Shivanjani Lal’s video work explores layered displacement from her position as a twice-removed culturally Indian, Fijian Australian existing in another in-between space, the waters between two islands, multiple cultures and ideas of home.
Mariam Arcilla interviews Quandamooka artist Megan Cope about spatial experiences from her perspective of split heritage and the way she maps cultural constructs of identity and environment through her practice.
Isabelle Sully and Mitchell Cumming’s video work a series of letters to each other, explores the physical in-between, found in the transitional architectural space of a lobby, in an iconic Modernist social housing block located in Rotterdam.
David Corbet explores space through placelessness and the ‘translocal,’ looking at various artistic practices occurring nomadically, outside of institutions, and through a social practice framework. Corbet discusses works that are locally-specific but exist within an international, and perhaps intangible, community.
James Oliver’s spoken word piece responds to layering of social space being constantly in-flux, progressive and permeable.
The in-between space in Andrew Brooks’ piece takes the form of a void in archives. Brooks looks at the engagement of Dale Harding’s installation, Know them in correct judgement, to reconfigure histories by forming a counter-archive that breaks down structures of settler colonialism.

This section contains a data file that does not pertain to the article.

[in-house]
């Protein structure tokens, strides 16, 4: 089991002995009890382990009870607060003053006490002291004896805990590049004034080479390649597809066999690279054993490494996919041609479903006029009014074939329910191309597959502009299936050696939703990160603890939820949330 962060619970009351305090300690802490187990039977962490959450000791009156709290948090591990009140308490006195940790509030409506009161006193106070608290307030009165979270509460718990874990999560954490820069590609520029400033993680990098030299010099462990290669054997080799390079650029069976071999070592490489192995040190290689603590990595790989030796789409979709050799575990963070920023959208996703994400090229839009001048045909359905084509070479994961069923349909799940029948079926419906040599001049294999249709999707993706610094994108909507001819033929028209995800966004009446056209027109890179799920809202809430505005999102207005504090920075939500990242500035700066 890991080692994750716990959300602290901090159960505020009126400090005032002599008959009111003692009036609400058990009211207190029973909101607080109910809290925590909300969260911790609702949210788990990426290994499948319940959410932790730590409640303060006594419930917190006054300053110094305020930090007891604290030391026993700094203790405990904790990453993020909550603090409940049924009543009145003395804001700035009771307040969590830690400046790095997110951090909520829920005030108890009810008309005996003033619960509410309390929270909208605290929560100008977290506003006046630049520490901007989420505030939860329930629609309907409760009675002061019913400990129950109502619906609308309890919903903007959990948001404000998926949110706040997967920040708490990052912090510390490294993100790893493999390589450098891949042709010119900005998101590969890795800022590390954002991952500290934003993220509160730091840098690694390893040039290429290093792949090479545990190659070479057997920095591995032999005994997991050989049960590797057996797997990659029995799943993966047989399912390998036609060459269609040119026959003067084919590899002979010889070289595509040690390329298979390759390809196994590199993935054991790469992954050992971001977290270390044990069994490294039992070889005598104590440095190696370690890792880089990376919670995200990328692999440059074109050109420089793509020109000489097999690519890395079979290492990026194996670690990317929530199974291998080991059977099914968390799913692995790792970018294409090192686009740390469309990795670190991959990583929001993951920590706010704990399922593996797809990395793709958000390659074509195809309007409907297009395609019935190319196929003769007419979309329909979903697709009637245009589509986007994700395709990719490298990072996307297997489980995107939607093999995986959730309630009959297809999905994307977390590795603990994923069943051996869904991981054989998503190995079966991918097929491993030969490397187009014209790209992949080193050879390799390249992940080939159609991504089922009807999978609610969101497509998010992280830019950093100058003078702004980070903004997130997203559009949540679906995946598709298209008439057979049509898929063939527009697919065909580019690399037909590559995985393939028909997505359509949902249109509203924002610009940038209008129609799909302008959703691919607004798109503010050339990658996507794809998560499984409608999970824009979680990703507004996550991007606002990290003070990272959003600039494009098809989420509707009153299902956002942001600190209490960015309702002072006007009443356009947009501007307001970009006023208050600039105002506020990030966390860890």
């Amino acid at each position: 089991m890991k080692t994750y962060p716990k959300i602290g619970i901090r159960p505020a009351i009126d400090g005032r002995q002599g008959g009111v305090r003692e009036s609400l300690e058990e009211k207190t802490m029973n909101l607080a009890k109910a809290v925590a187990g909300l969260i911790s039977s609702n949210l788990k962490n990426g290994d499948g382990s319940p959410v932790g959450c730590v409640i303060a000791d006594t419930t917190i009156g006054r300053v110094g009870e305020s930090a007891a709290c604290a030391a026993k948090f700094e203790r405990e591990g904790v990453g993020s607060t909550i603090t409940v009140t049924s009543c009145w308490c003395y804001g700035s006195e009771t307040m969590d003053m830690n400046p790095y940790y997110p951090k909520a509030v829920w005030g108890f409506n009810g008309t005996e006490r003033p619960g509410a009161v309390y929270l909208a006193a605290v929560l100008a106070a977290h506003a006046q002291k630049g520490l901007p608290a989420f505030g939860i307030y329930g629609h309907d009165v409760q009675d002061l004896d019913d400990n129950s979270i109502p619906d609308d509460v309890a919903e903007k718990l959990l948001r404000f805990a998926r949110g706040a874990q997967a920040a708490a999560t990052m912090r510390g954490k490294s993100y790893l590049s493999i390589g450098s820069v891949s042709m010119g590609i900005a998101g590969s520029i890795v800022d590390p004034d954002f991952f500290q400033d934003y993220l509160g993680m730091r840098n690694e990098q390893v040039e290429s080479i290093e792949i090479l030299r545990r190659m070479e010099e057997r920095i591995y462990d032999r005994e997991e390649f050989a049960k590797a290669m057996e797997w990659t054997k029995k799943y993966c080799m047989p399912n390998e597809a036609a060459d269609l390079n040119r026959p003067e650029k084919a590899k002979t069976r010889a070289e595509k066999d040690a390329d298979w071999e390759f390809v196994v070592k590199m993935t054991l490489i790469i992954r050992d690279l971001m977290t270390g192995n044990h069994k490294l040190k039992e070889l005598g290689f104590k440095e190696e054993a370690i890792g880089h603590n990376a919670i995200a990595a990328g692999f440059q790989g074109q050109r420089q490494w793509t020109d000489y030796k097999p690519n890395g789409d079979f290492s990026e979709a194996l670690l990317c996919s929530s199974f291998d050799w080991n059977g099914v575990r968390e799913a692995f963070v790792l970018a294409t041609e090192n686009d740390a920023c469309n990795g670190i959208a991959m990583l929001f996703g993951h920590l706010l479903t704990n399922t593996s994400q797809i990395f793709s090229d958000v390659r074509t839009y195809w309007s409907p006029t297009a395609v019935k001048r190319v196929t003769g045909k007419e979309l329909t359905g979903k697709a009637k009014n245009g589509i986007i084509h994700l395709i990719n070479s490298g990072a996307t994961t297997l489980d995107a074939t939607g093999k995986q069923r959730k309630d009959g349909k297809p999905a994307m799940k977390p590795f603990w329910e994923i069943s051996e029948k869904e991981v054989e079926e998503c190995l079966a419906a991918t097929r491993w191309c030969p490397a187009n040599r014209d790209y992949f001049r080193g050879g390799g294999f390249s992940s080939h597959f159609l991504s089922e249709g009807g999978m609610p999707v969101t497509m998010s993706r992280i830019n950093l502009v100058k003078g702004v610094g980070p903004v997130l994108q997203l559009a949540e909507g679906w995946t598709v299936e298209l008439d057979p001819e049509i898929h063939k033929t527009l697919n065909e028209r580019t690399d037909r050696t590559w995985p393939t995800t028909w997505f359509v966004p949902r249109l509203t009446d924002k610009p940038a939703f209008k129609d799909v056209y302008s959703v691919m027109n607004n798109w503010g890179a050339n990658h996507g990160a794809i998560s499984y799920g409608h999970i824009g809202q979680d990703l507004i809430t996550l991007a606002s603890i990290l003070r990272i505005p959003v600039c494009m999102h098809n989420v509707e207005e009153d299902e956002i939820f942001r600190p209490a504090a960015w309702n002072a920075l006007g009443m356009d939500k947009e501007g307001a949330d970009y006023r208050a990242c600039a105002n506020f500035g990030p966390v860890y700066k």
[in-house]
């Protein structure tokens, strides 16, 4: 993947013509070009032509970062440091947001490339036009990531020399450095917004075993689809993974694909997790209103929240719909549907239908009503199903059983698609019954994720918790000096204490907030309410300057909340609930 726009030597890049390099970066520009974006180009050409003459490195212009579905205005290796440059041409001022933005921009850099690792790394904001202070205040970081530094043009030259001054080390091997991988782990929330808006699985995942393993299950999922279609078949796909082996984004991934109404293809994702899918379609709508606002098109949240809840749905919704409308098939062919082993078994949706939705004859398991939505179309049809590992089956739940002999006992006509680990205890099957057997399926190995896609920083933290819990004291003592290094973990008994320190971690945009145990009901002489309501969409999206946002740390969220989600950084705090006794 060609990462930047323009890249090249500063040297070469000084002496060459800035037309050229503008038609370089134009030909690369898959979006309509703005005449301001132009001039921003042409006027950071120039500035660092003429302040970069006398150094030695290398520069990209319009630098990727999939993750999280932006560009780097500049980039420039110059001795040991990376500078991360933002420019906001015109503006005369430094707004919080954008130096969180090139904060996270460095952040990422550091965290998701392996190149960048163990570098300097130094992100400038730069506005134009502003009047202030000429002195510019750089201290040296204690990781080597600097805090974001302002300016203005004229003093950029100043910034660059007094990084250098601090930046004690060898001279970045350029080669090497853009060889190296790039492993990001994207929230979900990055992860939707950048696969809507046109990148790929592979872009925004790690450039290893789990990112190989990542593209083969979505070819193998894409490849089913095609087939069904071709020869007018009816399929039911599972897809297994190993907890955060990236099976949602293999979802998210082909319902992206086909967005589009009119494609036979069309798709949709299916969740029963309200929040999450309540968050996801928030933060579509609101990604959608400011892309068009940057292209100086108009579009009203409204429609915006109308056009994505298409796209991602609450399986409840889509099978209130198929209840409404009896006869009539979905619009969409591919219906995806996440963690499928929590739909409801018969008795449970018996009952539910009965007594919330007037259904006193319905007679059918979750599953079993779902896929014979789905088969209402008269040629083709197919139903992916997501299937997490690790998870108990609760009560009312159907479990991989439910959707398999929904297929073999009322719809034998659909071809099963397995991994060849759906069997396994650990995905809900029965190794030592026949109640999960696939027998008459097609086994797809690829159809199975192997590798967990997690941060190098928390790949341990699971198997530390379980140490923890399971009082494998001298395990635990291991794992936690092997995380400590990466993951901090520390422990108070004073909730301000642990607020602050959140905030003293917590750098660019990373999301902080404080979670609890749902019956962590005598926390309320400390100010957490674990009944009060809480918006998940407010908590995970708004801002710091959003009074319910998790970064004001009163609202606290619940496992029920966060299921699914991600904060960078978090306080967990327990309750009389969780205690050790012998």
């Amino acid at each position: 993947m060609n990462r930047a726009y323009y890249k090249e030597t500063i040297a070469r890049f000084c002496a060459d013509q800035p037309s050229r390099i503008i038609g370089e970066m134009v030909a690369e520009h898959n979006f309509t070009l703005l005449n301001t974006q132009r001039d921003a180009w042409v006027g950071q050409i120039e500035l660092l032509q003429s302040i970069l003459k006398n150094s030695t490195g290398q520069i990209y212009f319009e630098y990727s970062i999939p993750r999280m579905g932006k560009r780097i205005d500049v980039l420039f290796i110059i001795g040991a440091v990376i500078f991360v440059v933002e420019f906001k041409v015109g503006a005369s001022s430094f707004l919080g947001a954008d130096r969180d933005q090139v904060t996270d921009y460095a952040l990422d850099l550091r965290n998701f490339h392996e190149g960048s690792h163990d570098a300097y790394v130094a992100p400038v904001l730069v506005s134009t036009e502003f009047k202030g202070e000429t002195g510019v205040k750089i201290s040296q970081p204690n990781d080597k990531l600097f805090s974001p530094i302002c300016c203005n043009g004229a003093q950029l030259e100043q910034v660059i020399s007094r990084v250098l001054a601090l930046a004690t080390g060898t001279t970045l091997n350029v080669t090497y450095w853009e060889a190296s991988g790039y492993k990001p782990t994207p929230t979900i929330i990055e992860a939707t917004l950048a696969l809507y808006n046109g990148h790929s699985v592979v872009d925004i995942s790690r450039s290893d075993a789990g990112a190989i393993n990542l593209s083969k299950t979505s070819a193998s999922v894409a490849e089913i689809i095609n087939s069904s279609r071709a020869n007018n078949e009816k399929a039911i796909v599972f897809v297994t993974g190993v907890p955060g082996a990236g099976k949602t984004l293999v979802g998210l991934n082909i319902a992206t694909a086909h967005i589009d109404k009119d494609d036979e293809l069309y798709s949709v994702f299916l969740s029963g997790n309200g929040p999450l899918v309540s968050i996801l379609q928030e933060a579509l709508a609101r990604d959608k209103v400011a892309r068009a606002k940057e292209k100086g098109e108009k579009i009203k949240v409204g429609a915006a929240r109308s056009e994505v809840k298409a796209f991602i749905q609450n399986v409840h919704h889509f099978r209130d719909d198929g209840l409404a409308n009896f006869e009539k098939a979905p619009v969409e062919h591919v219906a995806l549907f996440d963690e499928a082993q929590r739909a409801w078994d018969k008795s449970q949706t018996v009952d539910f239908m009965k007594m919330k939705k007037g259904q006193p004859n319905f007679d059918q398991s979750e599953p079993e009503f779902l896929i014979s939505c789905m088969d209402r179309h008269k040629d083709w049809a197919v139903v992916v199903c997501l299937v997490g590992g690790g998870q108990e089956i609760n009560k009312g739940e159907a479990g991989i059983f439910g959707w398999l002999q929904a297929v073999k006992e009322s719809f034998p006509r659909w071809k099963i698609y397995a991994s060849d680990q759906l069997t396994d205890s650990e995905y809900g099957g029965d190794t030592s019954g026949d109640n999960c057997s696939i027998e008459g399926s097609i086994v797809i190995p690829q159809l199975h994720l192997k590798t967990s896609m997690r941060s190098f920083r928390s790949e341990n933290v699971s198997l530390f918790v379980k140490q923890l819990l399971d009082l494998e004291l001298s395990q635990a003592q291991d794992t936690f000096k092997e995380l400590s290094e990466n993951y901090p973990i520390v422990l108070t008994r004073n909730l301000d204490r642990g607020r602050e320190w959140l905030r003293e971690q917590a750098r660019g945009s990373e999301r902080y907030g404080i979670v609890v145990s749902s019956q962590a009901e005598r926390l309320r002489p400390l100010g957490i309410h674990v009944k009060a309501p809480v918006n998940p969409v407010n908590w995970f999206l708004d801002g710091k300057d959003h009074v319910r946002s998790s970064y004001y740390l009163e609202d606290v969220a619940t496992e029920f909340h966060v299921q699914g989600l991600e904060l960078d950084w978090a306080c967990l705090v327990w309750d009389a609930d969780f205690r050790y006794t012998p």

Sumugan Sivanesan looks at the space of Virtual Reality as an extension of white male patriarchy, and questions how people are using gender and race to shape, or ‘quare,’ this space. Sivanesan explores the potential of this space to transform how we are perceived and how we perform in the world, through its ability to shape bodies and sexualities.
Andy Butler looks at the Melbourne arts scene to highlight institutional Whiteness in the visual arts, and draws attention to the discourse of diversity and inclusion within a racist power structure.
Continuing to explore institutional Whiteness, Tian Zhang writes from the perspective of an emerging Asian-Australian curator, examining culturally-specific festivals and exhibitions that are not organised by people of that culture.
Chloe Watson interviews artist-researcher Dawn-Joy Leong about her work that explores neurodiverse and autistic experiences of space revealing her personal, sensory experiences of traversing the city.
An important bookend to this issue is Lucas Ihlein, Ian Millis and Diego Bonetto’s proposal for a rezoning of a piece of ‘crown land’ to ‘the commons’ in the Western Sydney suburb of Casula. All three artists have a history of thinking deeply and creating carefully in their various practices relating to land, agriculture and space. The proposed Casula Commons has the potential to be a utopian space shaped by many voices and bodies.
Contributions to this issue highlight layered and nuanced ways of existing within society’s gaps or cracks. These are places where people can find solidarity fighting injustice. This is where they can create alternative communities; this is where they can come together to topple power structures. These are the spaces where change is instigated.
Designing the commons allows us to create alternative narratives to the dominant ones: possible utopias. We can use the tools and thinking we have learnt from the cracks and gaps to form a vision of a speculative future. The first question we obviously need to ask is; How do you create a space for commoning on stolen land?
Issue #35 SPACE is guest edited by Keg de Souza and co-edited by Runway editorial board member David Greenhalgh
Keg de Souza is an artist working with mediums such as; inflatable and temporary architecture, food, film, mapping and dialogical projects to explore the politics...